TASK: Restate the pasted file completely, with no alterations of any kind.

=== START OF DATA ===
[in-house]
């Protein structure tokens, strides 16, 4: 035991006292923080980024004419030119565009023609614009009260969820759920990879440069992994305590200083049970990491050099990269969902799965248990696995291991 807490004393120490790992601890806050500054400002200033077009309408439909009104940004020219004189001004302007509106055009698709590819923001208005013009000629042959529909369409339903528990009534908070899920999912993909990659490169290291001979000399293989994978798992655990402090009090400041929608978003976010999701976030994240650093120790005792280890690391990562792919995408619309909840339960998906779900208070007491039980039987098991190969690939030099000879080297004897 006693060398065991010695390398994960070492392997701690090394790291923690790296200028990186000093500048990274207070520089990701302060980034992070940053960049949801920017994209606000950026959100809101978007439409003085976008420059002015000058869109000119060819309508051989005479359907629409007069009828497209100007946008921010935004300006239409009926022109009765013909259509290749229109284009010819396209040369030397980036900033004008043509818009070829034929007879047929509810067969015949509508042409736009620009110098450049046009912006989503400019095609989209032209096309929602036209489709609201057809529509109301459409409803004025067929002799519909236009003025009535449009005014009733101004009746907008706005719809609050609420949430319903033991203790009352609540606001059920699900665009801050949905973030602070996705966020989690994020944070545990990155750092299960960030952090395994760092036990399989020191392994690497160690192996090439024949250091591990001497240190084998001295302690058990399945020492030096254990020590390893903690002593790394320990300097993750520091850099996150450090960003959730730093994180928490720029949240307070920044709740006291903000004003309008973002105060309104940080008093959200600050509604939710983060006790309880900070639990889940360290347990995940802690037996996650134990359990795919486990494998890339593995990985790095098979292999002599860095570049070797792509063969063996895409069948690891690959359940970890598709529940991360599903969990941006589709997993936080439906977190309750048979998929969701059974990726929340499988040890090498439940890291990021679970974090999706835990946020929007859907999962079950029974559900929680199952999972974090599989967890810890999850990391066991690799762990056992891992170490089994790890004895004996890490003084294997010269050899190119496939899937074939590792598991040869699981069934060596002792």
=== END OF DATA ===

[in-house]
């Protein structure tokens, strides 16, 4: 035991006292923080980024004419030119565009023609614009009260969820759920990879440069992994305590200083049970990491050099990269969902799965248990696995291991 807490004393120490790992601890806050500054400002200033077009309408439909009104940004020219004189001004302007509106055009698709590819923001208005013009000629042959529909369409339903528990009534908070899920999912993909990659490169290291001979000399293989994978798992655990402090009090400041929608978003976010999701976030994240650093120790005792280890690391990562792919995408619309909840339960998906779900208070007491039980039987098991190969690939030099000879080297004897 006693060398065991010695390398994960070492392997701690090394790291923690790296200028990186000093500048990274207070520089990701302060980034992070940053960049949801920017994209606000950026959100809101978007439409003085976008420059002015000058869109000119060819309508051989005479359907629409007069009828497209100007946008921010935004300006239409009926022109009765013909259509290749229109284009010819396209040369030397980036900033004008043509818009070829034929007879047929509810067969015949509508042409736009620009110098450049046009912006989503400019095609989209032209096309929602036209489709609201057809529509109301459409409803004025067929002799519909236009003025009535449009005014009733101004009746907008706005719809609050609420949430319903033991203790009352609540606001059920699900665009801050949905973030602070996705966020989690994020944070545990990155750092299960960030952090395994760092036990399989020191392994690497160690192996090439024949250091591990001497240190084998001295302690058990399945020492030096254990020590390893903690002593790394320990300097993750520091850099996150450090960003959730730093994180928490720029949240307070920044709740006291903000004003309008973002105060309104940080008093959200600050509604939710983060006790309880900070639990889940360290347990995940802690037996996650134990359990795919486990494998890339593995990985790095098979292999002599860095570049070797792509063969063996895409069948690891690959359940970890598709529940991360599903969990941006589709997993936080439906977190309750048979998929969701059974990726929340499988040890090498439940890291990021679970974090999706835990946020929007859907999962079950029974559900929680199952999972974090599989967890810890999850990391066991690799762990056992891992170490089994790890004895004996890490003084294997010269050899190119496939899937074939590792598991040869699981069934060596002792």